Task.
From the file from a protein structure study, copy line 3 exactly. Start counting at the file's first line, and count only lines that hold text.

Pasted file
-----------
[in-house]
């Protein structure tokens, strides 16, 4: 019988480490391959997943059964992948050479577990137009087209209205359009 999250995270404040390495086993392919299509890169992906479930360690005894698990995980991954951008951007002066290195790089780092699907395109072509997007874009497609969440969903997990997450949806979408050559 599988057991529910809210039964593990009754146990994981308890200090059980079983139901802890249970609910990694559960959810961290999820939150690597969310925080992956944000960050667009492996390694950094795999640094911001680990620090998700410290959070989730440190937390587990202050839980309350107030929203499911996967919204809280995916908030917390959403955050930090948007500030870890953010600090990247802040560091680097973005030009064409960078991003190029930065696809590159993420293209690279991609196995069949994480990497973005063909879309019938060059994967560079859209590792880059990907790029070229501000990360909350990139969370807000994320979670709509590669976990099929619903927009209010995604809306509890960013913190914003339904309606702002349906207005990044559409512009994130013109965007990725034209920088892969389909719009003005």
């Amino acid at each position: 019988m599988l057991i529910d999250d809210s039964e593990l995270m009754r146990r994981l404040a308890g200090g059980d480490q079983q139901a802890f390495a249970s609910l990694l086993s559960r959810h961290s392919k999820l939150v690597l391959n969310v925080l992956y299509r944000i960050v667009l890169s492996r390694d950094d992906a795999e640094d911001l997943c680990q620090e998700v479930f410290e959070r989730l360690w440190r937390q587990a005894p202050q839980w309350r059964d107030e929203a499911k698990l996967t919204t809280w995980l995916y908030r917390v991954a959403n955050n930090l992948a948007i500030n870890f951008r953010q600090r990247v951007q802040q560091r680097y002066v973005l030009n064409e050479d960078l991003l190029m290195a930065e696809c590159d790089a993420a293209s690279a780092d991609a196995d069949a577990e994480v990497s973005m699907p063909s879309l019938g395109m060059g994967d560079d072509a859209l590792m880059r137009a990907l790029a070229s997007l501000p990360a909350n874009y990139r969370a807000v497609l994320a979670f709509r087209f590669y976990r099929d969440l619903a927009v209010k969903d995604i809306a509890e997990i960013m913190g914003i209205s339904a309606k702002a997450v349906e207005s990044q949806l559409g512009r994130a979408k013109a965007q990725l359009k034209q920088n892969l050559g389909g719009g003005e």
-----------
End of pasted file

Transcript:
């Amino acid at each position: 019988m599988l057991i529910d999250d809210s039964e593990l995270m009754r146990r994981l404040a308890g200090g059980d480490q079983q139901a802890f390495a249970s609910l990694l086993s559960r959810h961290s392919k999820l939150v690597l391959n969310v925080l992956y299509r944000i960050v667009l890169s492996r390694d950094d992906a795999e640094d911001l997943c680990q620090e998700v479930f410290e959070r989730l360690w440190r937390q587990a005894p202050q839980w309350r059964d107030e929203a499911k698990l996967t919204t809280w995980l995916y908030r917390v991954a959403n955050n930090l992948a948007i500030n870890f951008r953010q600090r990247v951007q802040q560091r680097y002066v973005l030009n064409e050479d960078l991003l190029m290195a930065e696809c590159d790089a993420a293209s690279a780092d991609a196995d069949a577990e994480v990497s973005m699907p063909s879309l019938g395109m060059g994967d560079d072509a859209l590792m880059r137009a990907l790029a070229s997007l501000p990360a909350n874009y990139r969370a807000v497609l994320a979670f709509r087209f590669y976990r099929d969440l619903a927009v209010k969903d995604i809306a509890e997990i960013m913190g914003i209205s339904a309606k702002a997450v349906e207005s990044q949806l559409g512009r994130a979408k013109a965007q990725l359009k034209q920088n892969l050559g389909g719009g003005e």